·         Evangelist Alveda King: As Attacks Mount, Trump Still Delivers

Stephen Strang: It really is, congratulations. Promise Keepers has had a huge impact over the years. Probably more when Coach McCartney was more involved, but it's good that you're on the board and let's get right into your life. Your relationship with Dr. King was through his brother, A.D King. In fact, your name Alveda … I've never known anyone named Alveda, but it has a very special meaning that I know but I'd like you to tell my listeners. You were actually named after your father and what else?

Alveda King on Charisma Podcast Network

·         March for Life: Alveda King Reveals the Truth About Planned Parenthood

·         Special Strang Report: Remembering Dr. Martin Luther King Jr. with Alveda King

Dr. Alveda King: And for life. In the romantic languages, Italian, Spanish, French, Veda derivative means life. So, my daddy said she will be Al, after me, and Veda, for life. My mother was a French major, she liked that Veda and life. So, they had to make a decision when she became pregnant with me in 1950. She was a college student and she wanted to finish college before she had a child. My grandfather, because she and dad were engaged at the time or betrothed like Mary and Joseph sort of. But my grandfather said, Naomi, they're lying to you. That's not a lump of flesh. That's my granddaughter. I've seen her in a dream three years ago, and she has bright skin and bright red hair and she's going to bless many people. So, my daddy and my mother would laugh through years of his lifetime, and mother still remembers that they chose life for me because of that prophetic word from my grandfather, Martin Luther King Sr.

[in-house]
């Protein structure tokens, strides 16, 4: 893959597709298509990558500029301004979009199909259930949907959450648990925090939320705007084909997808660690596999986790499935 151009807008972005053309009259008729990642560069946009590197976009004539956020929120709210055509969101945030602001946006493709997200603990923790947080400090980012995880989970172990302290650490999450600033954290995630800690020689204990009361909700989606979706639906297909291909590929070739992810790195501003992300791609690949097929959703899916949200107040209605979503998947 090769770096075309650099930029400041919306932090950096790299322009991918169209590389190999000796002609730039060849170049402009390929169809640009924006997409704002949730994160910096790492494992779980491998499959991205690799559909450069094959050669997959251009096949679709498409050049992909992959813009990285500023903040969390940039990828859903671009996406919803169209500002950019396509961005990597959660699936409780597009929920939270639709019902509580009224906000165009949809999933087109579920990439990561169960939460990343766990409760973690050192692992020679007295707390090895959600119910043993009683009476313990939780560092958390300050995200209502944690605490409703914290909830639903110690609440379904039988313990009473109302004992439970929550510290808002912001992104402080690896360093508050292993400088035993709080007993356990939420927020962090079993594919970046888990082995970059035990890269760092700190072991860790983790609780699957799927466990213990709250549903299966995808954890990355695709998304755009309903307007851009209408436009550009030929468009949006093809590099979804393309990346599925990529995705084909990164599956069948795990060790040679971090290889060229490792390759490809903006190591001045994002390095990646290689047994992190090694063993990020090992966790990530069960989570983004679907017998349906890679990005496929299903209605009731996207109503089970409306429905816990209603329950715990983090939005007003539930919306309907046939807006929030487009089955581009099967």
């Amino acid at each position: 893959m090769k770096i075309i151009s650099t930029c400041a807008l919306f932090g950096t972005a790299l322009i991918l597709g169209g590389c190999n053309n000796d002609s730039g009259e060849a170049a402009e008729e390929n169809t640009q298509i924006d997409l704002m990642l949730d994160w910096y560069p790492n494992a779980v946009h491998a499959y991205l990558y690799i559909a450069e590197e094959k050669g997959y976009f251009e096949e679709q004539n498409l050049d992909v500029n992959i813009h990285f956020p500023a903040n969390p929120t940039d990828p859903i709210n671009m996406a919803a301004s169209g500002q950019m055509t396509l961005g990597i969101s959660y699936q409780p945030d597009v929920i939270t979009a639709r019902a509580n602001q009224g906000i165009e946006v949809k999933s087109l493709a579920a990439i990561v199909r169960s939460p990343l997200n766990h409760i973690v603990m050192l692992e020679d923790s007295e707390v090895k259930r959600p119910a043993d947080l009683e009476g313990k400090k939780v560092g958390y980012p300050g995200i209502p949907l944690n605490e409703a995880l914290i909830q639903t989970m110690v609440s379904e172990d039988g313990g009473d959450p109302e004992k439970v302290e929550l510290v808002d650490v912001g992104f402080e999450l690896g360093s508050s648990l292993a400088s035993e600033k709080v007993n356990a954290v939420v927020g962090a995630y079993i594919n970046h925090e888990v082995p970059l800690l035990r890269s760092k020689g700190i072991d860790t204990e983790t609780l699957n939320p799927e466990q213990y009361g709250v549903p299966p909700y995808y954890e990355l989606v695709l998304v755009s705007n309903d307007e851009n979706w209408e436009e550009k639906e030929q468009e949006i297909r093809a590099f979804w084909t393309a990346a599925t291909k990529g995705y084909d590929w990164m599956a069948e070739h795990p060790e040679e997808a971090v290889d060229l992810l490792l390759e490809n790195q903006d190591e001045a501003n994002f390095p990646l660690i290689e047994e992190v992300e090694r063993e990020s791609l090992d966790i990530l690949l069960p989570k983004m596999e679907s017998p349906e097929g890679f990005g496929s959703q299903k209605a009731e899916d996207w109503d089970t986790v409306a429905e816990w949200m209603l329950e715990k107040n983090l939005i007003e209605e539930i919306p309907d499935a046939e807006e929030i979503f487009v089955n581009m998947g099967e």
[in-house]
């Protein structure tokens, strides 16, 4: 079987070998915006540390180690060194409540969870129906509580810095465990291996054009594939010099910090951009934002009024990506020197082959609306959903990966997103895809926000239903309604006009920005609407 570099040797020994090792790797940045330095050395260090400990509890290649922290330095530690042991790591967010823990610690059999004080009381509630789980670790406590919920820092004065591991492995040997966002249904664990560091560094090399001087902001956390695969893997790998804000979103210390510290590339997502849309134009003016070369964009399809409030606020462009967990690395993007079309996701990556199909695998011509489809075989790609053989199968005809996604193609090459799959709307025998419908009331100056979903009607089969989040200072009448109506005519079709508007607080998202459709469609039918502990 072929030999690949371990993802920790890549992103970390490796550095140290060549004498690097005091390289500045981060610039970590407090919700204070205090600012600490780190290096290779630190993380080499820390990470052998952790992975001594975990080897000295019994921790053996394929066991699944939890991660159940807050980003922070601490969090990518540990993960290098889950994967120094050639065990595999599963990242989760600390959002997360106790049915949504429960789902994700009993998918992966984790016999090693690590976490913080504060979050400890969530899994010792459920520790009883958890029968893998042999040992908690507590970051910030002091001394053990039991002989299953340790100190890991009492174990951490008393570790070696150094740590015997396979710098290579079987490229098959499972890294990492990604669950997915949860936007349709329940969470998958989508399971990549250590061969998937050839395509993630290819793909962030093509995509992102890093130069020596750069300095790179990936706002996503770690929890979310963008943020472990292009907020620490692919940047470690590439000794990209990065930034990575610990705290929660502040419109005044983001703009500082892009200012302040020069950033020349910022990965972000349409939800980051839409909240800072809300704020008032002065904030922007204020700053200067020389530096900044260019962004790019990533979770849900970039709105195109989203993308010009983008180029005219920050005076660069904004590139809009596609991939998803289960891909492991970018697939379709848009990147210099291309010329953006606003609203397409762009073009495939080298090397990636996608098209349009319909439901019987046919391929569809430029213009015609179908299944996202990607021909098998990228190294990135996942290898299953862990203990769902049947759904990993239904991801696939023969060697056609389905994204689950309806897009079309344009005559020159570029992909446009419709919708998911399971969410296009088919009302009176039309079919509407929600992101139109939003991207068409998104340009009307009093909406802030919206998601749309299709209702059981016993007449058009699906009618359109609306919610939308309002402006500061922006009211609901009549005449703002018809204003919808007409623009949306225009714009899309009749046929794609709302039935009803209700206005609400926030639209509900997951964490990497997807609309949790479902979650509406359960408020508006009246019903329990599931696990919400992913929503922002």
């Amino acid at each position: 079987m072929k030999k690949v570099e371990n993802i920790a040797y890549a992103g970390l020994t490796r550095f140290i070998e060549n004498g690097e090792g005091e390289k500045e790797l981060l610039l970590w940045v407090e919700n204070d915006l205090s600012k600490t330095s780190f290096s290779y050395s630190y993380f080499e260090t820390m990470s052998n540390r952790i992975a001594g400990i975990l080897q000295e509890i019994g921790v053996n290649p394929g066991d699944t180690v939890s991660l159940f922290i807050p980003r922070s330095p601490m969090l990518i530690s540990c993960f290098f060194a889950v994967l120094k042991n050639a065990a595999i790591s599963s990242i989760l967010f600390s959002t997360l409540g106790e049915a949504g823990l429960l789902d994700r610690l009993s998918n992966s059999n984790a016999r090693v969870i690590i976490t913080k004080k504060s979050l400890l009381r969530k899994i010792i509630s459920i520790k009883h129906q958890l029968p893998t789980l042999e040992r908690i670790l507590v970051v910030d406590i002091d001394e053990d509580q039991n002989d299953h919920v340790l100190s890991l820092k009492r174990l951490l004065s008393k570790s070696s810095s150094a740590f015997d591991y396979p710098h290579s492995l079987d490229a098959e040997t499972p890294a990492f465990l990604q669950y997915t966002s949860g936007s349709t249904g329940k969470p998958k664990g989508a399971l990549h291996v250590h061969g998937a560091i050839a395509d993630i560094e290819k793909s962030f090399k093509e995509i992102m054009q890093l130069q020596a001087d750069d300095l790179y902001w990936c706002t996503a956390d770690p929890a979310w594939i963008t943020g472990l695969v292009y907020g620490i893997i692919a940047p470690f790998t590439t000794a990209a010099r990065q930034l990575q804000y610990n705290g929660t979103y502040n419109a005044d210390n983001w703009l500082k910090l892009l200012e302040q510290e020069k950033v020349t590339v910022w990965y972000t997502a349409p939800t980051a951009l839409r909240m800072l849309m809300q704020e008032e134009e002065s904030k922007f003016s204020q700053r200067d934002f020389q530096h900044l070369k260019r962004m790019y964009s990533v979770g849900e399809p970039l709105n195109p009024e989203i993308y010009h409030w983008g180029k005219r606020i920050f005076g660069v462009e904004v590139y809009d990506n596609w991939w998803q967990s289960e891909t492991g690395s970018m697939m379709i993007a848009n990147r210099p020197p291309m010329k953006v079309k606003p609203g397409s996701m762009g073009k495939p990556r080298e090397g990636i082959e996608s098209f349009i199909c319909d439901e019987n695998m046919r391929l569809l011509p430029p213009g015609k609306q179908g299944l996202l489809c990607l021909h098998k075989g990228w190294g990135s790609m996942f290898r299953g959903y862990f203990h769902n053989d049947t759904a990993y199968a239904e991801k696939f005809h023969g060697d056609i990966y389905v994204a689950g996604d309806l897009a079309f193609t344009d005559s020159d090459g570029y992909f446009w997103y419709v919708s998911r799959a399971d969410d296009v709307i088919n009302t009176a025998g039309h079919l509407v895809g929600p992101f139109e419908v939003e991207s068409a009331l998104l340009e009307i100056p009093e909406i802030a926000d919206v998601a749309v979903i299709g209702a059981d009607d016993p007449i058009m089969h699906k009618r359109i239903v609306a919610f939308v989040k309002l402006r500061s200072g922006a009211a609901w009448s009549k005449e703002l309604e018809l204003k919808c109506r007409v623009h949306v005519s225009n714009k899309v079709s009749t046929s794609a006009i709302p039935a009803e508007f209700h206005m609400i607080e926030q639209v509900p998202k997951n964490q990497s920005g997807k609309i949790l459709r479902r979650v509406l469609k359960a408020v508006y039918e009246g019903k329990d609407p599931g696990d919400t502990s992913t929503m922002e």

Stephen Strang: That's a wonderful story. And of course, I've had the opportunity to meet your mother, who is very spry even though she's got to be close to 90 years old now. She's just one of the most loving people that I've ever had the privilege of knowing and to consider all the things that she's had to go through, the civil rights movement. In fact, let's start at the beginning because when you were very little girl, you actually lived in the same house with your grandparents and Martin Luther King Jr. and his family and it was just like one big extended family. You've taken me on a tour of the place. It's up there very close to The King Center, like maybe just a block away. It is called the King Birth Home. It's a very nice house even today, but back then, it must have been a huge house to hold three families.